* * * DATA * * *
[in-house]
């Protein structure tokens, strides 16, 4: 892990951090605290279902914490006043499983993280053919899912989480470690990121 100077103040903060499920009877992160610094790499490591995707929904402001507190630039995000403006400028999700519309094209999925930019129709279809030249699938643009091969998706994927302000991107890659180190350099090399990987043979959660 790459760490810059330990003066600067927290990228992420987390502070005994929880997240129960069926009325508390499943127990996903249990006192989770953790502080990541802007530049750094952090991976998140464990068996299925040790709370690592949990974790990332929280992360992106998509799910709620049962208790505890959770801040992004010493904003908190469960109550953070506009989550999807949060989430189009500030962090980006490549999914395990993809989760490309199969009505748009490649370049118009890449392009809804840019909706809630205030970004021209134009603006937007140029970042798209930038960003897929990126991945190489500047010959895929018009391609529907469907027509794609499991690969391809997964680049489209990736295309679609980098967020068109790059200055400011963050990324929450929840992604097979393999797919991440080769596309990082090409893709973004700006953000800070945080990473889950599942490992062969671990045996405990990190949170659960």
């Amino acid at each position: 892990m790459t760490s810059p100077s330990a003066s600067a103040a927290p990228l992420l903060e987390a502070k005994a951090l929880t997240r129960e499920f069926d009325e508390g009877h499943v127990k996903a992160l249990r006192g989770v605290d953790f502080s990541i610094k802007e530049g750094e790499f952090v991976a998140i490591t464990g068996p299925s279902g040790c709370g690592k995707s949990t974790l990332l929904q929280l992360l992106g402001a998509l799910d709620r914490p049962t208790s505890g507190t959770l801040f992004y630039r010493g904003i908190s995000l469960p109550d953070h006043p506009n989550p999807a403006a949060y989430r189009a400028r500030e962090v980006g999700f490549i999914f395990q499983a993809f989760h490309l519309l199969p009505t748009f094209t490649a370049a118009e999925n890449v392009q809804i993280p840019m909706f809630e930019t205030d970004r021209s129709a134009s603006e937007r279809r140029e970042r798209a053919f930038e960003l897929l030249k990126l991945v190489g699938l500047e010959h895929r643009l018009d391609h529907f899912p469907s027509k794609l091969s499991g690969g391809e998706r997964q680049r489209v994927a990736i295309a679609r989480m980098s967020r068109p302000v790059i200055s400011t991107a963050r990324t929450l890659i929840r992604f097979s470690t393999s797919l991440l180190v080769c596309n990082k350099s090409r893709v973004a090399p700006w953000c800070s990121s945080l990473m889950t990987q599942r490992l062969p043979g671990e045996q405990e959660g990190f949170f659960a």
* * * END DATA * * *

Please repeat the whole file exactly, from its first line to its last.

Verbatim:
[in-house]
């Protein structure tokens, strides 16, 4: 892990951090605290279902914490006043499983993280053919899912989480470690990121 100077103040903060499920009877992160610094790499490591995707929904402001507190630039995000403006400028999700519309094209999925930019129709279809030249699938643009091969998706994927302000991107890659180190350099090399990987043979959660 790459760490810059330990003066600067927290990228992420987390502070005994929880997240129960069926009325508390499943127990996903249990006192989770953790502080990541802007530049750094952090991976998140464990068996299925040790709370690592949990974790990332929280992360992106998509799910709620049962208790505890959770801040992004010493904003908190469960109550953070506009989550999807949060989430189009500030962090980006490549999914395990993809989760490309199969009505748009490649370049118009890449392009809804840019909706809630205030970004021209134009603006937007140029970042798209930038960003897929990126991945190489500047010959895929018009391609529907469907027509794609499991690969391809997964680049489209990736295309679609980098967020068109790059200055400011963050990324929450929840992604097979393999797919991440080769596309990082090409893709973004700006953000800070945080990473889950599942490992062969671990045996405990990190949170659960």
């Amino acid at each position: 892990m790459t760490s810059p100077s330990a003066s600067a103040a927290p990228l992420l903060e987390a502070k005994a951090l929880t997240r129960e499920f069926d009325e508390g009877h499943v127990k996903a992160l249990r006192g989770v605290d953790f502080s990541i610094k802007e530049g750094e790499f952090v991976a998140i490591t464990g068996p299925s279902g040790c709370g690592k995707s949990t974790l990332l929904q929280l992360l992106g402001a998509l799910d709620r914490p049962t208790s505890g507190t959770l801040f992004y630039r010493g904003i908190s995000l469960p109550d953070h006043p506009n989550p999807a403006a949060y989430r189009a400028r500030e962090v980006g999700f490549i999914f395990q499983a993809f989760h490309l519309l199969p009505t748009f094209t490649a370049a118009e999925n890449v392009q809804i993280p840019m909706f809630e930019t205030d970004r021209s129709a134009s603006e937007r279809r140029e970042r798209a053919f930038e960003l897929l030249k990126l991945v190489g699938l500047e010959h895929r643009l018009d391609h529907f899912p469907s027509k794609l091969s499991g690969g391809e998706r997964q680049r489209v994927a990736i295309a679609r989480m980098s967020r068109p302000v790059i200055s400011t991107a963050r990324t929450l890659i929840r992604f097979s470690t393999s797919l991440l180190v080769c596309n990082k350099s090409r893709v973004a090399p700006w953000c800070s990121s945080l990473m889950t990987q599942r490992l062969p043979g671990e045996q405990e959660g990190f949170f659960a």